That scarce is fit for you to hear; Her manners had not that repose Which stamps the caste of Vere de

Vere.

LADY CLARA VERE DE VERE.

LADY Clara Vere de Vere,

Of me you shall not win renown: You thought to break a country heart

For pastime, ere you went to town. At me you smiled, but unbeguiled

I saw the snare, and I retired: The daughter of a hundred Earls,

You are not one to be desired.

Lady Clara Vere de Vere,

There stands a spectre in your hall: The guilt of blood is at your door: You changed a wholesome heart to

gall. You held your course without remorse,

To make him trust his modest worth, And, last, you fix'd a vacant stare,

And slew him with your noble birth.

Lady Clara Vere de Vere,

I know you proud to bear your name. Your pride is yet no mate for mine, Too proud to care from whence I

came. Nor would I break for your sweet sake

A heart that dotes on truer charms. A simple maiden in her flower

Is worth a hundred coats-of-arms.

Trust me, Clara Vere de Vere,

From yon blue heavens above us bent The grand old gardener and his wife

Smile at the claims of long descent. Howe'er it be, it seems to me,

'Tis only noble to be good. Kind hearts are more than coronets,

And simple faith than Norman blood. I know you, Clara Vere de Vere: You pine among your halls and

towers : The languid light of your proud eyes

Is wearied of the rolling hours. In glowing health, with boundless

wealth, But sickening of a vague disease, You know so ill to deal with time, You needs must play such pranks as

these.

Lady Clara Vere de Vere,

Some meeker pupil you must find, For were you queen of all that is,

I could not stoop to such a mind. You sought to prove how I could love,

And my disdain is my reply. The lion on your old stone gates

Is not more cold to you than I.

Lady Clara Vere de Vere,

You put strange memories in my head. Not thrice your branching limes have

blown Since I beheld young Laurence dead. Oh your sweet eyes, your low replies :

Clara, Clara Vere de Vere,

If Time be heavy on your hands, Are there no beggars at your gate,

Nor any poor about your lands? Oh! teach the orphan-boy to read,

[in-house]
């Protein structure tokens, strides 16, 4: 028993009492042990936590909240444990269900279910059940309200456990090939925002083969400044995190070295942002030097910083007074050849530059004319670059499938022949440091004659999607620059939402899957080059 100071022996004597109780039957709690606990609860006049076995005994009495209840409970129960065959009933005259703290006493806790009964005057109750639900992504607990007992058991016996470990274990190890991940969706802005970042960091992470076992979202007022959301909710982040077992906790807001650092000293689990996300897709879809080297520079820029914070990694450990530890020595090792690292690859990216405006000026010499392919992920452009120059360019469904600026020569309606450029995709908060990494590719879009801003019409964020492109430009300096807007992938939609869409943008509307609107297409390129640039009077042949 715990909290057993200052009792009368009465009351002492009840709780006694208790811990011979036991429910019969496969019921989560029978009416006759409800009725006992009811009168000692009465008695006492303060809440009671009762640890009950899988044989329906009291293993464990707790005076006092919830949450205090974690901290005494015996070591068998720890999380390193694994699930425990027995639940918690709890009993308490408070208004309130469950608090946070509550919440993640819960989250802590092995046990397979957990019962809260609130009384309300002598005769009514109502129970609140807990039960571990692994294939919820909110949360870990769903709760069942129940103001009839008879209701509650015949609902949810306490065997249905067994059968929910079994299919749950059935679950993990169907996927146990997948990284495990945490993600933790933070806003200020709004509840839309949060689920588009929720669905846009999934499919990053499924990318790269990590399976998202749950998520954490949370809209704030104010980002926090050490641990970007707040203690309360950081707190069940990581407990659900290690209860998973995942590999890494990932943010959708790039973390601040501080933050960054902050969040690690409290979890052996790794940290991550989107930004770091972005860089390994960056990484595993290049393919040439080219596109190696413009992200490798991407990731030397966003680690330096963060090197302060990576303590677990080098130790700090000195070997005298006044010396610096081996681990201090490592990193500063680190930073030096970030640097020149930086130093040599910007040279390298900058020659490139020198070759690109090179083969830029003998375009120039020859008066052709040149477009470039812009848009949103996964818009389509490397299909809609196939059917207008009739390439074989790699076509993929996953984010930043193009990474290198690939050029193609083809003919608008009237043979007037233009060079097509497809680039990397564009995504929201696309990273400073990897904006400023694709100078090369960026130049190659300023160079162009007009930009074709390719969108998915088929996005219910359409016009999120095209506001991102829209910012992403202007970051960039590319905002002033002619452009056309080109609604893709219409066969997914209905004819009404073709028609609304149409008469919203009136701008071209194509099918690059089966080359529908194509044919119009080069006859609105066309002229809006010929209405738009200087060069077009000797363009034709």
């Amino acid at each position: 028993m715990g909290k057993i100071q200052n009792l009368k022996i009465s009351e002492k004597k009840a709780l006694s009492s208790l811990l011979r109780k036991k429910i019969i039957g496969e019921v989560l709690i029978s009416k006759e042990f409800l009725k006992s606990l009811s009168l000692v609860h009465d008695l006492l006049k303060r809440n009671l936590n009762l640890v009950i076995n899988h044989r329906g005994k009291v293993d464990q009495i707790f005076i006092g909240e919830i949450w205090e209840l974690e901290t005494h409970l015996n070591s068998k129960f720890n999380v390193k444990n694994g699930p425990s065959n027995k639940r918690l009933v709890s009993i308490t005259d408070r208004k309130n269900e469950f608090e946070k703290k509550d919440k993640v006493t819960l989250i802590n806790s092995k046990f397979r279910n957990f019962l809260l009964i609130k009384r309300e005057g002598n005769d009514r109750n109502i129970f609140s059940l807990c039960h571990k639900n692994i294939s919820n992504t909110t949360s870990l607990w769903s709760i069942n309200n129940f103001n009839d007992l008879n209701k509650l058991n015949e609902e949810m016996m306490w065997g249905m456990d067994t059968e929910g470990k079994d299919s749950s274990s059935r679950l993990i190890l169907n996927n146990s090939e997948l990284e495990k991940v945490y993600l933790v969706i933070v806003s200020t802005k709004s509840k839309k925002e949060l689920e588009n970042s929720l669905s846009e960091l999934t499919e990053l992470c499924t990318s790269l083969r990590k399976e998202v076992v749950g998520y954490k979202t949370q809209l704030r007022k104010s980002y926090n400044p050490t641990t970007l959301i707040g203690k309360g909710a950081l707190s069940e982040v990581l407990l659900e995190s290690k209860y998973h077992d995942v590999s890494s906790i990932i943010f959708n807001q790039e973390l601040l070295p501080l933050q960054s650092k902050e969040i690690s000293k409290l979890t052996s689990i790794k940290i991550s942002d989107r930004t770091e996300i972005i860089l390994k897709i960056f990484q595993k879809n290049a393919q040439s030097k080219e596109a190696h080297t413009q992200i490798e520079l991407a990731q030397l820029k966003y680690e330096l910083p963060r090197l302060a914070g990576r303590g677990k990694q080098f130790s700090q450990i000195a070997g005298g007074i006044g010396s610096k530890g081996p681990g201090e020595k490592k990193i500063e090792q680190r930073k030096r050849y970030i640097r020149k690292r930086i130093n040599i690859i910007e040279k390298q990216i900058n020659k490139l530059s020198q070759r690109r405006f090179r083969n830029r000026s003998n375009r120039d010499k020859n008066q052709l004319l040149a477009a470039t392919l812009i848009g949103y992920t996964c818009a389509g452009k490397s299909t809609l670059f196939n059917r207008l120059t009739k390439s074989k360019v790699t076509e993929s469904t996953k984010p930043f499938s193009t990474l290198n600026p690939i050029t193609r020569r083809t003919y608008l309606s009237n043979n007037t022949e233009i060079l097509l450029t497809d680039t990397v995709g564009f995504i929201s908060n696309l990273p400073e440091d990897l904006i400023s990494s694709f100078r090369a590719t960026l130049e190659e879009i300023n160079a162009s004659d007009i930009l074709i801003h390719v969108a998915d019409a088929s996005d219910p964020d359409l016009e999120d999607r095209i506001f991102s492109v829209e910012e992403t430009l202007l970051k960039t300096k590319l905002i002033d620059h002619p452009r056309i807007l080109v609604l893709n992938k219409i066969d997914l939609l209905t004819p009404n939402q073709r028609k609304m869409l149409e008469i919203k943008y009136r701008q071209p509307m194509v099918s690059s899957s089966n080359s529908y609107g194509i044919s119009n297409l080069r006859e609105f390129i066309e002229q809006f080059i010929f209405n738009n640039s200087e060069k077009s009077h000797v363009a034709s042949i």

Or teach the orphan-girl to sew, Pray Heaven for a human heart,

And let the foolish yeoman go.

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did go;

Most weary seem'd the sea, weary the

oar, Weary the wandering fields of barren

foam. Then some one said, “We will return

no more"; And all at once they sang, “ Our island

home Is far beyond the wave;

we will no longer roam.”

And some thro' wavering lights and

shadows broke, Rolling a slumbrous sheet of foam below. They saw the gleaming river seaward

flow From the inner land: far off, three

mountain-tops, Three silent pinnacles of aged snow, Stood sunset-flush'd: and, dew'd with

showery drops, Up-clomb the shadowy pine above the

woven copse. The charmed sunset linger'd low adown In the red West: thro' mountain clefts

the dale Was seen far inland, and the yellow

down Border'd with palm, and many a wind

ing vale And meadow, set with slender galingale : A land where all things always seem’d

the same! And round about the keel with faces

pale, Dark faces pale against that rosy flame, The mild-eyed melancholy Lotos-eaters

MORTE D'ARTHUR.

So all day long the noise of battle

roll'd Among the mountains by the winter

sea; Until King Arthur's table, man by man, Had fallin' in Lyonness about their

Lord, King Arthur: then, because his wound

was deep, The bold Sir Bedivere uplifted him, Sir Bedivere, the last of all his knights, And bore him to a chapel nigh the field, A broken chancel with a broken cross,

came.